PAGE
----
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Advice / Succeeding at Work / Getting Ahead

The Big Secret to Getting Ahead Is to Brag More at Work (Let Us Explain)

If you want to get ahead in your career, there’s one thing you absolutely have to do: brag.

You see, you’re the only person who really knows how much you do and how hard you work. For instance, when your colleagues charge the door at 5 PM, they don’t know that you stay until 8 PM. When your boss is on the golf course, she doesn’t know you’re putting out fires at the office.

A professional acquaintance of mine once explained that she often works evenings and weekends to tie up loose ends and make sure events go smoothly. In the middle of a performance evaluation, she realized her boss had no idea how much work she was putting in after hours because he wasn’t there—and she hadn’t been telling him. She made a point of communicating her efforts more clearly and reaped the rewards in praise, pay, and promotions.

It can be dangerous to your career to assume that the people around you are aware of your hard work and accomplishments. You have to promote yourself.

I know—your parents taught you to be humble and that no one likes a blowhard. They’re right. Boasting and bragging are obnoxious. But stay with me. To get ahead, you don’t need to brag like a 10-year-old. You need to boast in a way that strikes the perfect balance between humility and confidence.

Sound tricky? Well, it is—but with these tips, you can master the art of the professional brag.

Offer More Details

To promote yourself effectively, you need to explain what you’re doing without being obnoxious. So, for example, don’t dominate a team meeting with a lengthy and detailed description of every single thing you did over the past week. However, don’t pass up opportunities to discuss important accomplishments, either—simply use a well-thought out, succinct description.

Say your boss asks for a project update during a meeting. An average answer might be, “It’s been a little hectic, but everything is coming along basically as planned and within our budget.”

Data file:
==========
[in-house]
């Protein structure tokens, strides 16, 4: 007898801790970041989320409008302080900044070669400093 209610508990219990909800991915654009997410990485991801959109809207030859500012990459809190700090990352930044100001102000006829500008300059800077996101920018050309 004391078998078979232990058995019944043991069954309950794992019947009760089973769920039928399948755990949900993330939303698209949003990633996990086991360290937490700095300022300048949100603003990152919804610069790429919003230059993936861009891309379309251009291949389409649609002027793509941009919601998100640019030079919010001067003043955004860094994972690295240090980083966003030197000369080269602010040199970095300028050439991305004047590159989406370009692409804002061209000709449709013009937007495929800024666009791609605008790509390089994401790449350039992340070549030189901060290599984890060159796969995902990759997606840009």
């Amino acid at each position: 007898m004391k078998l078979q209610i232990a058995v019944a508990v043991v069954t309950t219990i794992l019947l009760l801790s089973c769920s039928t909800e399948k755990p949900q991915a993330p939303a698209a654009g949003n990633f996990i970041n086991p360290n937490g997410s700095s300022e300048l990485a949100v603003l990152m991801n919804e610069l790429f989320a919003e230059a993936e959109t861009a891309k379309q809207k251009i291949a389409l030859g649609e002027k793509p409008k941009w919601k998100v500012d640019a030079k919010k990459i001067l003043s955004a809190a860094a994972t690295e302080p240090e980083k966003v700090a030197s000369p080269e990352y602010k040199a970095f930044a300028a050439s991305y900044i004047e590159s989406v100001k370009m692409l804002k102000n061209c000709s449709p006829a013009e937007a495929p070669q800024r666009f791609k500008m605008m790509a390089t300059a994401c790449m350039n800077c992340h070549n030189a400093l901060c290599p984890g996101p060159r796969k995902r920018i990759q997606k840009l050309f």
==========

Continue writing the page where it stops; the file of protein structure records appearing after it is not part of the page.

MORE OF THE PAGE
A better, self-promotional—but still humble—answer could be, “I’ve been visiting the site regularly to ensure the project is progressing and to address any issues head-on. We did hit a snag a couple of weeks ago when we found out that some necessary materials were on backorder. It took some lengthy conversations at odd hours, but I was able to work with our contractor to identify a few other projects we could tackle while waiting on those materials. I also identified a new supplier who could provide the flooring, which was our most urgent need. That’s being installed as we speak. So, we are very close to our projected timeline and still on budget.”

See the difference? The first answer completely glosses over the odd hours and extra effort that kept the project from lagging behind—which your boss and team should absolutely be aware of.

Document Your Accomplishments

You also need to be able to eloquently put your accomplishments in writing. Why? Many performance reviews include a self-evaluation portion, and whether or not you’re actively looking for a new job, it’s a good idea to keep your LinkedIn profile and resume updated with recent achievements, too. You’ll also want to be able to quickly reference documentation of your accomplishments when an opportunity for a raise or promotion comes up—so you can make a convincing case to your boss that you’re the most deserving candidate.